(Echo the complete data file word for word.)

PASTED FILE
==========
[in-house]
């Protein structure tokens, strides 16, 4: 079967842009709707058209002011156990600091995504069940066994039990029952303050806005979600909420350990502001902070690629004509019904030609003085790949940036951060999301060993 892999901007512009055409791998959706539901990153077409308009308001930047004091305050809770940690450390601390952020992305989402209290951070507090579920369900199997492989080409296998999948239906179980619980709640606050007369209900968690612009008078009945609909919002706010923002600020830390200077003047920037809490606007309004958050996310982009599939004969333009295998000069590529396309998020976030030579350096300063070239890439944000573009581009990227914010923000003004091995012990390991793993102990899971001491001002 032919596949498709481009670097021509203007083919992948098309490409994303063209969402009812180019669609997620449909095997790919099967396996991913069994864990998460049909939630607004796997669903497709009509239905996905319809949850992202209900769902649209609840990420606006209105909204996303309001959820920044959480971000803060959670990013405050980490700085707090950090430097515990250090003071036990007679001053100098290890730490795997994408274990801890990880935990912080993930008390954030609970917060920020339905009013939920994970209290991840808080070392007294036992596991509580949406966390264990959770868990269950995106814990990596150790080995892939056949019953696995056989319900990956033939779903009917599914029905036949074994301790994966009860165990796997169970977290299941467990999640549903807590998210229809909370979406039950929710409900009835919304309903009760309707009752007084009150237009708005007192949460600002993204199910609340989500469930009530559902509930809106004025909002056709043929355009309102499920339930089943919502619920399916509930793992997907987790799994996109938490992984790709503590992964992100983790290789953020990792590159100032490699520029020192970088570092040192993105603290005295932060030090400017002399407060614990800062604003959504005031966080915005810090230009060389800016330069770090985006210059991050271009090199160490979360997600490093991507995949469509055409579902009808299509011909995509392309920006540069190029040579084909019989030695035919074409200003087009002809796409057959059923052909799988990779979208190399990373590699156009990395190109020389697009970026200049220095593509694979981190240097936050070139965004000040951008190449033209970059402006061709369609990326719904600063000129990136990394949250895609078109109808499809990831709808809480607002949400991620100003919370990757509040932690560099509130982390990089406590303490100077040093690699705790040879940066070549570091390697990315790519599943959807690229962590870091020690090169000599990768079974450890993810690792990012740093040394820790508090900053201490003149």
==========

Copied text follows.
[in-house]
């Protein structure tokens, strides 16, 4: 079967842009709707058209002011156990600091995504069940066994039990029952303050806005979600909420350990502001902070690629004509019904030609003085790949940036951060999301060993 892999901007512009055409791998959706539901990153077409308009308001930047004091305050809770940690450390601390952020992305989402209290951070507090579920369900199997492989080409296998999948239906179980619980709640606050007369209900968690612009008078009945609909919002706010923002600020830390200077003047920037809490606007309004958050996310982009599939004969333009295998000069590529396309998020976030030579350096300063070239890439944000573009581009990227914010923000003004091995012990390991793993102990899971001491001002 032919596949498709481009670097021509203007083919992948098309490409994303063209969402009812180019669609997620449909095997790919099967396996991913069994864990998460049909939630607004796997669903497709009509239905996905319809949850992202209900769902649209609840990420606006209105909204996303309001959820920044959480971000803060959670990013405050980490700085707090950090430097515990250090003071036990007679001053100098290890730490795997994408274990801890990880935990912080993930008390954030609970917060920020339905009013939920994970209290991840808080070392007294036992596991509580949406966390264990959770868990269950995106814990990596150790080995892939056949019953696995056989319900990956033939779903009917599914029905036949074994301790994966009860165990796997169970977290299941467990999640549903807590998210229809909370979406039950929710409900009835919304309903009760309707009752007084009150237009708005007192949460600002993204199910609340989500469930009530559902509930809106004025909002056709043929355009309102499920339930089943919502619920399916509930793992997907987790799994996109938490992984790709503590992964992100983790290789953020990792590159100032490699520029020192970088570092040192993105603290005295932060030090400017002399407060614990800062604003959504005031966080915005810090230009060389800016330069770090985006210059991050271009090199160490979360997600490093991507995949469509055409579902009808299509011909995509392309920006540069190029040579084909019989030695035919074409200003087009002809796409057959059923052909799988990779979208190399990373590699156009990395190109020389697009970026200049220095593509694979981190240097936050070139965004000040951008190449033209970059402006061709369609990326719904600063000129990136990394949250895609078109109808499809990831709808809480607002949400991620100003919370990757509040932690560099509130982390990089406590303490100077040093690699705790040879940066070549570091390697990315790519599943959807690229962590870091020690090169000599990768079974450890993810690792990012740093040394820790508090900053201490003149």